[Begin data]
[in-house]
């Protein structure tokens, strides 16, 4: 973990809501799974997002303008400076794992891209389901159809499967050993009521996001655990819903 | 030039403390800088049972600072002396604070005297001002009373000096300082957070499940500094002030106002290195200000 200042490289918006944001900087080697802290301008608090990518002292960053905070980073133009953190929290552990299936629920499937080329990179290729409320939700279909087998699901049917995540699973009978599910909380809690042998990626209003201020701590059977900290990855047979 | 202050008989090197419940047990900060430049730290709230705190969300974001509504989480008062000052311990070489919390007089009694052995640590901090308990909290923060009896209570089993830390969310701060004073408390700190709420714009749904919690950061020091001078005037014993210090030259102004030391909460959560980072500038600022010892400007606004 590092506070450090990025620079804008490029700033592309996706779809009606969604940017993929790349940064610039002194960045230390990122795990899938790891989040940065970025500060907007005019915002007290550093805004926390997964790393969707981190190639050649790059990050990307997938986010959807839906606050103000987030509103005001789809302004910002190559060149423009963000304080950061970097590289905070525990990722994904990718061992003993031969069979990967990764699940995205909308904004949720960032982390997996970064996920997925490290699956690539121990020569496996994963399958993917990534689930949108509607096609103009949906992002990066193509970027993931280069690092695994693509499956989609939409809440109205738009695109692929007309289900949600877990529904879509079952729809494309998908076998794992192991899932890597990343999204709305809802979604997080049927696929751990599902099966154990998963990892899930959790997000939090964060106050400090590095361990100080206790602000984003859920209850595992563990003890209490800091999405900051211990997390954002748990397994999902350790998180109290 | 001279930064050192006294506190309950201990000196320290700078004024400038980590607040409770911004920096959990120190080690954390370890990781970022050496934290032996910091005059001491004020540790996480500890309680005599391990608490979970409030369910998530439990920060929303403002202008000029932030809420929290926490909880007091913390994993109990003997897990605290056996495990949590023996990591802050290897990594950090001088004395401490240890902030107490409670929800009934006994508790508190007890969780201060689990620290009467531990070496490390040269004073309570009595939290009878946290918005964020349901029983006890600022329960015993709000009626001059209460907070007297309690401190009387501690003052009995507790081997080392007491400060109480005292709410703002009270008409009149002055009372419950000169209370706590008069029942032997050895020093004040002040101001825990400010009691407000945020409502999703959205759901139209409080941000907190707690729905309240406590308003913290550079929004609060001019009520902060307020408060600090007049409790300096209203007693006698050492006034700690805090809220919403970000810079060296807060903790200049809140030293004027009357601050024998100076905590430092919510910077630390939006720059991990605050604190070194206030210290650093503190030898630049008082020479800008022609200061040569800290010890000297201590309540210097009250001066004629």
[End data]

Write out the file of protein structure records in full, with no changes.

[in-house]
């Protein structure tokens, strides 16, 4: 973990809501799974997002303008400076794992891209389901159809499967050993009521996001655990819903 | 030039403390800088049972600072002396604070005297001002009373000096300082957070499940500094002030106002290195200000 200042490289918006944001900087080697802290301008608090990518002292960053905070980073133009953190929290552990299936629920499937080329990179290729409320939700279909087998699901049917995540699973009978599910909380809690042998990626209003201020701590059977900290990855047979 | 202050008989090197419940047990900060430049730290709230705190969300974001509504989480008062000052311990070489919390007089009694052995640590901090308990909290923060009896209570089993830390969310701060004073408390700190709420714009749904919690950061020091001078005037014993210090030259102004030391909460959560980072500038600022010892400007606004 590092506070450090990025620079804008490029700033592309996706779809009606969604940017993929790349940064610039002194960045230390990122795990899938790891989040940065970025500060907007005019915002007290550093805004926390997964790393969707981190190639050649790059990050990307997938986010959807839906606050103000987030509103005001789809302004910002190559060149423009963000304080950061970097590289905070525990990722994904990718061992003993031969069979990967990764699940995205909308904004949720960032982390997996970064996920997925490290699956690539121990020569496996994963399958993917990534689930949108509607096609103009949906992002990066193509970027993931280069690092695994693509499956989609939409809440109205738009695109692929007309289900949600877990529904879509079952729809494309998908076998794992192991899932890597990343999204709305809802979604997080049927696929751990599902099966154990998963990892899930959790997000939090964060106050400090590095361990100080206790602000984003859920209850595992563990003890209490800091999405900051211990997390954002748990397994999902350790998180109290 | 001279930064050192006294506190309950201990000196320290700078004024400038980590607040409770911004920096959990120190080690954390370890990781970022050496934290032996910091005059001491004020540790996480500890309680005599391990608490979970409030369910998530439990920060929303403002202008000029932030809420929290926490909880007091913390994993109990003997897990605290056996495990949590023996990591802050290897990594950090001088004395401490240890902030107490409670929800009934006994508790508190007890969780201060689990620290009467531990070496490390040269004073309570009595939290009878946290918005964020349901029983006890600022329960015993709000009626001059209460907070007297309690401190009387501690003052009995507790081997080392007491400060109480005292709410703002009270008409009149002055009372419950000169209370706590008069029942032997050895020093004040002040101001825990400010009691407000945020409502999703959205759901139209409080941000907190707690729905309240406590308003913290550079929004609060001019009520902060307020408060600090007049409790300096209203007693006698050492006034700690805090809220919403970000810079060296807060903790200049809140030293004027009357601050024998100076905590430092919510910077630390939006720059991990605050604190070194206030210290650093503190030898630049008082020479800008022609200061040569800290010890000297201590309540210097009250001066004629």